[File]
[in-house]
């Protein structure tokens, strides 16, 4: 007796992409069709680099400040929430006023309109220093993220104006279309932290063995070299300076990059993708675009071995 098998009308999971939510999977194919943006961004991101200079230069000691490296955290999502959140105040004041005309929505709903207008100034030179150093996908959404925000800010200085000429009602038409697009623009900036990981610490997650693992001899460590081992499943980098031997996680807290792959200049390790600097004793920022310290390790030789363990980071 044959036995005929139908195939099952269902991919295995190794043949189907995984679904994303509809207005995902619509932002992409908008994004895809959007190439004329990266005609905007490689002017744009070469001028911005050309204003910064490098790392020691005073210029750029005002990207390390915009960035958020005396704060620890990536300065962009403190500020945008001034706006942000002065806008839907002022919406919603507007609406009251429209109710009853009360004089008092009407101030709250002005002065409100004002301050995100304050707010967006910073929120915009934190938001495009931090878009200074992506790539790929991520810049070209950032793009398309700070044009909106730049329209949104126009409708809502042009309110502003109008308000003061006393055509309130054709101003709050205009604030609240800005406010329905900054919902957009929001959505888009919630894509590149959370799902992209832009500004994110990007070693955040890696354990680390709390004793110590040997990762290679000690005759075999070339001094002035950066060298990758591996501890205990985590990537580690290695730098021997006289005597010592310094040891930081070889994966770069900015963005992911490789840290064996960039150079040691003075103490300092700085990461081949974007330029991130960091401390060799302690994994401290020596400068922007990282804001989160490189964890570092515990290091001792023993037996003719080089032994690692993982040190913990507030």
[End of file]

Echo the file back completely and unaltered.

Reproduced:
[in-house]
């Protein structure tokens, strides 16, 4: 007796992409069709680099400040929430006023309109220093993220104006279309932290063995070299300076990059993708675009071995 098998009308999971939510999977194919943006961004991101200079230069000691490296955290999502959140105040004041005309929505709903207008100034030179150093996908959404925000800010200085000429009602038409697009623009900036990981610490997650693992001899460590081992499943980098031997996680807290792959200049390790600097004793920022310290390790030789363990980071 044959036995005929139908195939099952269902991919295995190794043949189907995984679904994303509809207005995902619509932002992409908008994004895809959007190439004329990266005609905007490689002017744009070469001028911005050309204003910064490098790392020691005073210029750029005002990207390390915009960035958020005396704060620890990536300065962009403190500020945008001034706006942000002065806008839907002022919406919603507007609406009251429209109710009853009360004089008092009407101030709250002005002065409100004002301050995100304050707010967006910073929120915009934190938001495009931090878009200074992506790539790929991520810049070209950032793009398309700070044009909106730049329209949104126009409708809502042009309110502003109008308000003061006393055509309130054709101003709050205009604030609240800005406010329905900054919902957009929001959505888009919630894509590149959370799902992209832009500004994110990007070693955040890696354990680390709390004793110590040997990762290679000690005759075999070339001094002035950066060298990758591996501890205990985590990537580690290695730098021997006289005597010592310094040891930081070889994966770069900015963005992911490789840290064996960039150079040691003075103490300092700085990461081949974007330029991130960091401390060799302690994994401290020596400068922007990282804001989160490189964890570092515990290091001792023993037996003719080089032994690692993982040190913990507030």